Full or partial recovery from fatigue and full recovery of spell-casting capability are not necessarily linked.

Casting Beyond Your Limits.

I've not playtested this, because it's not come up, but the Magic Users I'm thinking of can cast their daily complement of spells (1 per level, or 1+level) without penalty - they can then attempt to cast spells beyond this, with the risk of failure and harm.

Either use BDG/DotFC % (if you're already using it, you could apply a penalty), or an INT check for casting and a CON (or STR) check (whether or not the casting succeeds) to see if you are drained and take a level of fatigue (see above).

Armour penalties (1 for every AC/armour point better than Unarmoured) would apply to these rolls - even if armour has no effect on normal casting - giving a mechanical reason for the legacy inclusion of unarmoured Magic Users (and something like a legacy Cleric, who wears heavy armour but chooses not to risk failure/fatigue once their daily spells are cast).

If you are trying to shoehorn Psychic Fatigue into a magic system that's already quite full (see above), a failed INT check/casting could indicate Psychic Fatigue - you cannot attempt to cast any more spells until your usual recovery condition/time, and you still take a CON/STR check for physical fatigue.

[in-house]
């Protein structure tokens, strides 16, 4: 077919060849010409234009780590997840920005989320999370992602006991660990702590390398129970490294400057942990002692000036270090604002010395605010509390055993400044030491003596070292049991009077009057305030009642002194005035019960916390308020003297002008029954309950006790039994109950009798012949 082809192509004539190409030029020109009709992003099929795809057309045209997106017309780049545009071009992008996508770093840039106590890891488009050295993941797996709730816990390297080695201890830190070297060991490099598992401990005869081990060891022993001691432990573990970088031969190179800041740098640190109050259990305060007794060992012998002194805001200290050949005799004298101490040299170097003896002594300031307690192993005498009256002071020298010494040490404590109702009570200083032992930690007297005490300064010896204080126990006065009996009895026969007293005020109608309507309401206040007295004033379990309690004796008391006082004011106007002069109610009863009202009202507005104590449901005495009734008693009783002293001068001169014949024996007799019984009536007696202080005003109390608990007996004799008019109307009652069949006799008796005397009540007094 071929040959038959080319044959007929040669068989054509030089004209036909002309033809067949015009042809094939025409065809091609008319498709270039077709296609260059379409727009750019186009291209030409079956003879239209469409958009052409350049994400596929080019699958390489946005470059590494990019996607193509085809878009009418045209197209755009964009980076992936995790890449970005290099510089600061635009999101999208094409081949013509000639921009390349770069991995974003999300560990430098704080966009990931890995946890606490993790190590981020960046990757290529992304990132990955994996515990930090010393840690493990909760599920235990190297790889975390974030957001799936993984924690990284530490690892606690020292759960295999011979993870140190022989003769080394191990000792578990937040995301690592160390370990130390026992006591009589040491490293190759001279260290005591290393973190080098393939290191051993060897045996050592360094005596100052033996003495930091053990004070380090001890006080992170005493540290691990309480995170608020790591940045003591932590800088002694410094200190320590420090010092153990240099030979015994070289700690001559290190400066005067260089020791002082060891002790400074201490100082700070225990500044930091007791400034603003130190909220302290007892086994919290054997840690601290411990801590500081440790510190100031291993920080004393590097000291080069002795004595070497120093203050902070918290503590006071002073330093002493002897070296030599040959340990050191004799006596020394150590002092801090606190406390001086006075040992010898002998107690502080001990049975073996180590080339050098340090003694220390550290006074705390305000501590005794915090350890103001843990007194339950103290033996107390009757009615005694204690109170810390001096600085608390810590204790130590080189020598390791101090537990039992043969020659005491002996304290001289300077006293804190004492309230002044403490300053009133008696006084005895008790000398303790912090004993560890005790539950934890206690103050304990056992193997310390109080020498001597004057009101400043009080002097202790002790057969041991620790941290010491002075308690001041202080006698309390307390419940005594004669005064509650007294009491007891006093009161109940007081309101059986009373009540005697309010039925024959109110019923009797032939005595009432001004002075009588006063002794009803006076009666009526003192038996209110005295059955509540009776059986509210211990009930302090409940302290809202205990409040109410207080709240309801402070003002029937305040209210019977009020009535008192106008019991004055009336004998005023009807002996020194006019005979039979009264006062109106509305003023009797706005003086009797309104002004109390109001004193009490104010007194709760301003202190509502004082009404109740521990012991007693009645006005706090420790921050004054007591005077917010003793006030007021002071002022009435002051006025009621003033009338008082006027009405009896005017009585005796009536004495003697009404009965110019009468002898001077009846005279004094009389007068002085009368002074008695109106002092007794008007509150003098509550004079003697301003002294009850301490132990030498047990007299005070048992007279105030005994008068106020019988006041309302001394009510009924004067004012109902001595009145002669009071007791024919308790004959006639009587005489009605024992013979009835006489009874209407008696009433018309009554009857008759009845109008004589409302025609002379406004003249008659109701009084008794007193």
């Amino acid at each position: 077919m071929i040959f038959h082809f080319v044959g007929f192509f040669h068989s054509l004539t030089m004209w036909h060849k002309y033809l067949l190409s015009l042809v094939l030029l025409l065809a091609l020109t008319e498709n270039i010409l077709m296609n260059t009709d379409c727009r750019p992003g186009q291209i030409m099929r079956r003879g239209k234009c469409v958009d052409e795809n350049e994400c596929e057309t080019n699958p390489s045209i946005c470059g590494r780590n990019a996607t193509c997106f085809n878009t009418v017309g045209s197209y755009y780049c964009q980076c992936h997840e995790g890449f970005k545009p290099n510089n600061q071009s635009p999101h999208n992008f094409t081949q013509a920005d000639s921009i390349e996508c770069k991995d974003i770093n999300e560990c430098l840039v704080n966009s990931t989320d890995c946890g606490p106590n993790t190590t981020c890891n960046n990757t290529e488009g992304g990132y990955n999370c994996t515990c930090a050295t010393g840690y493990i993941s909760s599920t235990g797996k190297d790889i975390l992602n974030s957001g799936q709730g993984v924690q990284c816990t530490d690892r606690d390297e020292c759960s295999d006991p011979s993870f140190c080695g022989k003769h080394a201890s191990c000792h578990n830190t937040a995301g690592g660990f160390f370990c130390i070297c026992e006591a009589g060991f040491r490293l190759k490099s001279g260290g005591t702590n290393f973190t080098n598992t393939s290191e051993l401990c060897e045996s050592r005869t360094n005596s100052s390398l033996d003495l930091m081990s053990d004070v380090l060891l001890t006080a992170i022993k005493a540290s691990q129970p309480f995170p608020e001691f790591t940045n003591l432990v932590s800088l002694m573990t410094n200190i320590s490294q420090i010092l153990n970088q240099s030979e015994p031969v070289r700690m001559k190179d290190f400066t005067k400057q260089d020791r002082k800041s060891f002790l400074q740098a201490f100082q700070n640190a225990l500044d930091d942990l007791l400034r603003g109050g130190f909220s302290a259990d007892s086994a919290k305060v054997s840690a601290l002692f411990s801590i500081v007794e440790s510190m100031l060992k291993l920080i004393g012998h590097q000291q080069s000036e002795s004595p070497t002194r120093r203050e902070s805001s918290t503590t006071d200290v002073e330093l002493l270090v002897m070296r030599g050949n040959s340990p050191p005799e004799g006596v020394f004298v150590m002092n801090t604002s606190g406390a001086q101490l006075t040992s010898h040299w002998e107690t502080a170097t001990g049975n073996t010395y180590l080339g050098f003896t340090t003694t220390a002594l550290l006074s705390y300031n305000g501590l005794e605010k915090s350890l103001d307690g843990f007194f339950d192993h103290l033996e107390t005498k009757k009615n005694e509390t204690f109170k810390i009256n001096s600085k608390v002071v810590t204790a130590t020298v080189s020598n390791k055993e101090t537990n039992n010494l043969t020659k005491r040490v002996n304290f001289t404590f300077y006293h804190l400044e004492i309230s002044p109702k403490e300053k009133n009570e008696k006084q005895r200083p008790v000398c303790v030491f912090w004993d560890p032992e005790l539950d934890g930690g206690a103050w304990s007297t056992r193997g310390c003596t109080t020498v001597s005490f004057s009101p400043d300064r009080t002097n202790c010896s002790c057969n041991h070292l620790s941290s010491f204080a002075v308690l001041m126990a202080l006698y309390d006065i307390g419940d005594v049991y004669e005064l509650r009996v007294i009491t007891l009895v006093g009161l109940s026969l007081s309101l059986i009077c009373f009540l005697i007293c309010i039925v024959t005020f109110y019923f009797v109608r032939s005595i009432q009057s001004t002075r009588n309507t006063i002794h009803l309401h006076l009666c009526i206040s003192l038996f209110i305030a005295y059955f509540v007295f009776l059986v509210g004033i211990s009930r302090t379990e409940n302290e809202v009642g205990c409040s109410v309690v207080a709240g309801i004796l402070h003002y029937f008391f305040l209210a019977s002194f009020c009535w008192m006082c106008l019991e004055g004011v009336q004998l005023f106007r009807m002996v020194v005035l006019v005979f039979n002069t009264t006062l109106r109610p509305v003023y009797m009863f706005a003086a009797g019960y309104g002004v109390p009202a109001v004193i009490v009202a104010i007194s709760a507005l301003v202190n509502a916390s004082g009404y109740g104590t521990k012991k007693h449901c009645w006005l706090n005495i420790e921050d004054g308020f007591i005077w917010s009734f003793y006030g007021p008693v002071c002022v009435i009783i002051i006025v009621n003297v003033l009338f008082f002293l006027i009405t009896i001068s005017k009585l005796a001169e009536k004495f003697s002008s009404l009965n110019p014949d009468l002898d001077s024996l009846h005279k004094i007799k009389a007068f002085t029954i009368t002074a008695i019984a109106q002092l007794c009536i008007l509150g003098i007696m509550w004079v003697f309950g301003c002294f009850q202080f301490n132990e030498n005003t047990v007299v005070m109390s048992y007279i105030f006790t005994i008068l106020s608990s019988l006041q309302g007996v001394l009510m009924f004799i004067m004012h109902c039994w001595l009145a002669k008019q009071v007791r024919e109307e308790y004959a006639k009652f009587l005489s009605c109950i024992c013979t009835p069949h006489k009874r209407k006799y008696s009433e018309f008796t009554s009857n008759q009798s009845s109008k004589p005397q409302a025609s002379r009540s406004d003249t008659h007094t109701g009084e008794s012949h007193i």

Option vs. Spamming.

If you try to cast a spell a second time in a spell-casting day, it is treated as if you were casting beyond your limits - you must roll to cast, and roll for fatigue; it also consumes a spell-slot.

Use this option to encourage variety and creative spell use/ to punish system mastery, depending on your point of view.

This option harks back to the little bit of Gygax earlier - you've used your Vancian privilege, and now you've got to pay a price. Imagine the spell as a brand on your spirit, repeat castings pressing it deeper into your sizzling ectoplasm.

A less punitive alternative would be to allow repeat casting (using spell slots as normal), but requiring a roll for Psychic Fatigue relating only to that specific spell - which is why it's worth knowing the D&D invisibility spell (for example) as well as the DW one.

IRL wild talents often claim to have faked phenomena (while still claiming the reality of previous events) because of the demand for reproducible, measurable effects. Whether you believe this or not, let's say that magic doesn't care about the scientific method. I think the same might be true in magically saturated settings, too.

What Was Left Out.

Lots of stuff: The Beholder Contracts (Great Wizards), Lankhmar (Black and White Wizards), Maelstrom (free-form magick), A Ghastly Affair (incantations, pacts, talismans, rituals etc.), A Mighty Fortress (the Scholarly Mage kit and bad weather with spell-casting), Grey Star the Wizard (magical disciplines, rather than spells), Runequest's division of magic into spirit, divine and sorcery.

Some of it might pop up later.

*I know LotFP effectively did this by making summon a 1st level spell, but as a kid in the 80s I couldn't be sure Gygax wouldn't come round and administer a punishment beating.